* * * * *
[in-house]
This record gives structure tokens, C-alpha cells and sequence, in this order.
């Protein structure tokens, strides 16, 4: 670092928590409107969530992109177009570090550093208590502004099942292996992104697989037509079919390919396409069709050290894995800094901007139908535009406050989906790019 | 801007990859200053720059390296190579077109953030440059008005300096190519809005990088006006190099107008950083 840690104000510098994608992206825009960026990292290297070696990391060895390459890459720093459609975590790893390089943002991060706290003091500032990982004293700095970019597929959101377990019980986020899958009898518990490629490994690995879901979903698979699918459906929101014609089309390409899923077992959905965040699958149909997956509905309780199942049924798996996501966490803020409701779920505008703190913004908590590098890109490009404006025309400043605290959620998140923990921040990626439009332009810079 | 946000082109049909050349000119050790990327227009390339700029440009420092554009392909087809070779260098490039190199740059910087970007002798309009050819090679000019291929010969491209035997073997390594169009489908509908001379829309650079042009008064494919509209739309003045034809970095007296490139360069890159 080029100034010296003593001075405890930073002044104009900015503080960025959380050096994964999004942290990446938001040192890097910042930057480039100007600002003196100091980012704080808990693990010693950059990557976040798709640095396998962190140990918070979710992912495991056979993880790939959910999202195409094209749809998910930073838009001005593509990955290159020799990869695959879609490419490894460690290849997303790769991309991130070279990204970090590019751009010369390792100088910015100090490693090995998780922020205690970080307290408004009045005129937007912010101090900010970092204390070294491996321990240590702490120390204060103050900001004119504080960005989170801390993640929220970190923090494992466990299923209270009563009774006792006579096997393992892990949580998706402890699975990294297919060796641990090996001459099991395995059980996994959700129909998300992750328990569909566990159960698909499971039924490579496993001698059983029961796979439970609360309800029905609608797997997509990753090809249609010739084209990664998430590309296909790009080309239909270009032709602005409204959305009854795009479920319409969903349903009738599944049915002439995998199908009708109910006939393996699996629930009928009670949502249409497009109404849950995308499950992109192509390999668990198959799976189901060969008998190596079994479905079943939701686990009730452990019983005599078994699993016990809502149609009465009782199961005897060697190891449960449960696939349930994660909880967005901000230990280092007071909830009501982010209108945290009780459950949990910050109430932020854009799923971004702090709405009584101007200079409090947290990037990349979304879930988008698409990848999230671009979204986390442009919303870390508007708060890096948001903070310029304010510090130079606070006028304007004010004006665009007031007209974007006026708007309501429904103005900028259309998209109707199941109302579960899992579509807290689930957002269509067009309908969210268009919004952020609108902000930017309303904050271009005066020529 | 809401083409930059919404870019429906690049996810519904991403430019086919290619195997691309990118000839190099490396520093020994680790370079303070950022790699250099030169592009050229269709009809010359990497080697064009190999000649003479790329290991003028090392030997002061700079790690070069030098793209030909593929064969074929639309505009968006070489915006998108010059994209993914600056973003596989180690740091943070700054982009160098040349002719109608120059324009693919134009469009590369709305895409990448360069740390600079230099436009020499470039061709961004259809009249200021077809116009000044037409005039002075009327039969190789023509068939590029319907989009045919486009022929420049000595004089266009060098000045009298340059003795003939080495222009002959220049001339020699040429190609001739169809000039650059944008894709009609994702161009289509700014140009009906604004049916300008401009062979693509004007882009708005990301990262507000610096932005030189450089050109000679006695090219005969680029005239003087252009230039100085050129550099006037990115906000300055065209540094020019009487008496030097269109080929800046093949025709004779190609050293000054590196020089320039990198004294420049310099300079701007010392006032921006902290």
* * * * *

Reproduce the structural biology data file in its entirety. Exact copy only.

[in-house]
This record gives structure tokens, C-alpha cells and sequence, in this order.
């Protein structure tokens, strides 16, 4: 670092928590409107969530992109177009570090550093208590502004099942292996992104697989037509079919390919396409069709050290894995800094901007139908535009406050989906790019 | 801007990859200053720059390296190579077109953030440059008005300096190519809005990088006006190099107008950083 840690104000510098994608992206825009960026990292290297070696990391060895390459890459720093459609975590790893390089943002991060706290003091500032990982004293700095970019597929959101377990019980986020899958009898518990490629490994690995879901979903698979699918459906929101014609089309390409899923077992959905965040699958149909997956509905309780199942049924798996996501966490803020409701779920505008703190913004908590590098890109490009404006025309400043605290959620998140923990921040990626439009332009810079 | 946000082109049909050349000119050790990327227009390339700029440009420092554009392909087809070779260098490039190199740059910087970007002798309009050819090679000019291929010969491209035997073997390594169009489908509908001379829309650079042009008064494919509209739309003045034809970095007296490139360069890159 080029100034010296003593001075405890930073002044104009900015503080960025959380050096994964999004942290990446938001040192890097910042930057480039100007600002003196100091980012704080808990693990010693950059990557976040798709640095396998962190140990918070979710992912495991056979993880790939959910999202195409094209749809998910930073838009001005593509990955290159020799990869695959879609490419490894460690290849997303790769991309991130070279990204970090590019751009010369390792100088910015100090490693090995998780922020205690970080307290408004009045005129937007912010101090900010970092204390070294491996321990240590702490120390204060103050900001004119504080960005989170801390993640929220970190923090494992466990299923209270009563009774006792006579096997393992892990949580998706402890699975990294297919060796641990090996001459099991395995059980996994959700129909998300992750328990569909566990159960698909499971039924490579496993001698059983029961796979439970609360309800029905609608797997997509990753090809249609010739084209990664998430590309296909790009080309239909270009032709602005409204959305009854795009479920319409969903349903009738599944049915002439995998199908009708109910006939393996699996629930009928009670949502249409497009109404849950995308499950992109192509390999668990198959799976189901060969008998190596079994479905079943939701686990009730452990019983005599078994699993016990809502149609009465009782199961005897060697190891449960449960696939349930994660909880967005901000230990280092007071909830009501982010209108945290009780459950949990910050109430932020854009799923971004702090709405009584101007200079409090947290990037990349979304879930988008698409990848999230671009979204986390442009919303870390508007708060890096948001903070310029304010510090130079606070006028304007004010004006665009007031007209974007006026708007309501429904103005900028259309998209109707199941109302579960899992579509807290689930957002269509067009309908969210268009919004952020609108902000930017309303904050271009005066020529 | 809401083409930059919404870019429906690049996810519904991403430019086919290619195997691309990118000839190099490396520093020994680790370079303070950022790699250099030169592009050229269709009809010359990497080697064009190999000649003479790329290991003028090392030997002061700079790690070069030098793209030909593929064969074929639309505009968006070489915006998108010059994209993914600056973003596989180690740091943070700054982009160098040349002719109608120059324009693919134009469009590369709305895409990448360069740390600079230099436009020499470039061709961004259809009249200021077809116009000044037409005039002075009327039969190789023509068939590029319907989009045919486009022929420049000595004089266009060098000045009298340059003795003939080495222009002959220049001339020699040429190609001739169809000039650059944008894709009609994702161009289509700014140009009906604004049916300008401009062979693509004007882009708005990301990262507000610096932005030189450089050109000679006695090219005969680029005239003087252009230039100085050129550099006037990115906000300055065209540094020019009487008496030097269109080929800046093949025709004779190609050293000054590196020089320039990198004294420049310099300079701007010392006032921006902290």